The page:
“To be fair, I was a bit green,” Billy says. “First mission--”

“That could have been your last,” Casey says, stepping over a larger branch. He shakes his head. “Maybe they deported you because you’re an idiot.”

Billy pales a little bit, head down as he keeps ahead. “I’ve been on this team for nearly three months,” he says. “I refuse to believe you’re truly a heartless bastard, Casey Malick.”

Casey grunts. “You’re not helping your case, kid,” he says. “I may not have discretion over who is on this team, but that doesn’t mean I have to keep my opinions to myself. I’m frankly surprised the CIA picked you up at all. Someone must have owed you a favor.”

Billy purses his lips. “Appearances can be deceiving,” he says ruefully. “You, of all people, should know that.”

Casey harrumphs. “They can be,” he says. “But not always.”

“I have to believe,” Billy says. “That you’re here for a reason.”

“Well, I’m not here because I got myself deported,” Casey acknowledges.

Billy doesn’t rise to the bait. “You’re a capable spy.”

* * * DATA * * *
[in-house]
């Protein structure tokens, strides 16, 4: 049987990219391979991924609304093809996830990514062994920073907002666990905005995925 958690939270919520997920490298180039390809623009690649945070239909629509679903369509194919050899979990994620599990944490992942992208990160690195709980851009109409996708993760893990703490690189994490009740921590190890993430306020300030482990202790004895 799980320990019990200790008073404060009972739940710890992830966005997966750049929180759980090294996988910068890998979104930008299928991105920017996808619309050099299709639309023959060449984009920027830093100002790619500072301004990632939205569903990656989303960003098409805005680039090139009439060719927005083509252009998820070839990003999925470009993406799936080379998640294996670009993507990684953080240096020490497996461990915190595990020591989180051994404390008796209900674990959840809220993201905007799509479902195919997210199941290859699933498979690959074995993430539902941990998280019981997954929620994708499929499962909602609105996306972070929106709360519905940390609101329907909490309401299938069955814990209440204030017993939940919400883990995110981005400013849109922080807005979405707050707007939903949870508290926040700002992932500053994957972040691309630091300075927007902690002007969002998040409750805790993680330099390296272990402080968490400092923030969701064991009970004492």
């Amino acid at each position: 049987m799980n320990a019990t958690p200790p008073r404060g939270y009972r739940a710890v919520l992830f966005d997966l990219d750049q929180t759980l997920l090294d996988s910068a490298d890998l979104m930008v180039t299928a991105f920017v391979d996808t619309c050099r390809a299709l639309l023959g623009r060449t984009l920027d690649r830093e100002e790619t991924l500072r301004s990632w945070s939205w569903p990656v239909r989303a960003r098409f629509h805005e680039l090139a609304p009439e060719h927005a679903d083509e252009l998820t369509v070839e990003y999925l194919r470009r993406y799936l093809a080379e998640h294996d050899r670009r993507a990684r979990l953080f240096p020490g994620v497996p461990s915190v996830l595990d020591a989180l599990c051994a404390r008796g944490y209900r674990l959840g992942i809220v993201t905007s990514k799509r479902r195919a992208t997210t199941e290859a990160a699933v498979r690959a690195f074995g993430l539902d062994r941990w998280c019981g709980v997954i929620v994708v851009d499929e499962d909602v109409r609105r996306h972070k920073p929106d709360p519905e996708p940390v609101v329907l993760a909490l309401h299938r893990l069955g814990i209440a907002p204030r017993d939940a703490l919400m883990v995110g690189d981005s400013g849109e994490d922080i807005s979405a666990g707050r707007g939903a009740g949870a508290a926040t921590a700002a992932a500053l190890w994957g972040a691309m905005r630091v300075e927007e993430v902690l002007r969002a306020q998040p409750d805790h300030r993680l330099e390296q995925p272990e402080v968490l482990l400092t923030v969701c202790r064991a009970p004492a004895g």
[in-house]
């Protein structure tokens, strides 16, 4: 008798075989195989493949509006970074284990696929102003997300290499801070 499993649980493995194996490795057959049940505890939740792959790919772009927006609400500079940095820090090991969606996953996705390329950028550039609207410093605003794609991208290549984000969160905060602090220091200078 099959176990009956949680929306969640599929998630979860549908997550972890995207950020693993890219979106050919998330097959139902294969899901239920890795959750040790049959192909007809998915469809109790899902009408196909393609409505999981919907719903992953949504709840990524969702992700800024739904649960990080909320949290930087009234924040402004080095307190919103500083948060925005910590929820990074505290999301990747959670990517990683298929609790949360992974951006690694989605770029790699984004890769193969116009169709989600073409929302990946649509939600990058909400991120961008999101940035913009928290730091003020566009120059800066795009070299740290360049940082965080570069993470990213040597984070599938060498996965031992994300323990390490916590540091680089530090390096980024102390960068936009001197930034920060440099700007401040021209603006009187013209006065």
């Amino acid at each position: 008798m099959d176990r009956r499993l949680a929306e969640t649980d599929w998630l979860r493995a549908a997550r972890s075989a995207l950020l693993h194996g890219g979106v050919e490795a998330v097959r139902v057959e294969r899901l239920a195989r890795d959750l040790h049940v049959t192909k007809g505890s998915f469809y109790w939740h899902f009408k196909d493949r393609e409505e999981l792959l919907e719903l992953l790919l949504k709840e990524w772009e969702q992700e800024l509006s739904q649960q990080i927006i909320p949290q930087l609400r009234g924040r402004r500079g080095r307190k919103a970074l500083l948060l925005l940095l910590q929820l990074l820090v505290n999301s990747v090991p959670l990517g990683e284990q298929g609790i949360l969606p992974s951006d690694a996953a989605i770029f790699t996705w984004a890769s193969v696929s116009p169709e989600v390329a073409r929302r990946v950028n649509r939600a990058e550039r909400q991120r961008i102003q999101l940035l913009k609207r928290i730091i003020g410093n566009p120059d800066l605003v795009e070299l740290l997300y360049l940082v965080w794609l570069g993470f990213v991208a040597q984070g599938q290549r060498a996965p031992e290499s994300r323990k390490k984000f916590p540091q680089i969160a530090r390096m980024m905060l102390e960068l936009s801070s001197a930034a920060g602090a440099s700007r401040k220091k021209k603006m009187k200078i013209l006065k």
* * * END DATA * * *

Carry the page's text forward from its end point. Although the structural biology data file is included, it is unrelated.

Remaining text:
“I’m the best spy,” Casey corrects.

“My point exactly,” Billy says. “Why is the high and mighty on this team in the first place?”

“This team has more discretion than any other team in the Agency,” Casey points out.

“Which is why it hires MI6 castoffs, yeah?”

Casey turns a glare at the kid. “I don’t make the rules,” he says. “I just play by them as long as I need to.”

Billy nods, and they walk a few more paces in silence. “You had options, though,” he surmises.

“I always have options,” Casey says.

“So this team?” Billy asks.

“Was the next logical step,” Casey supplies to him. “But my career trajectory is none of your business.”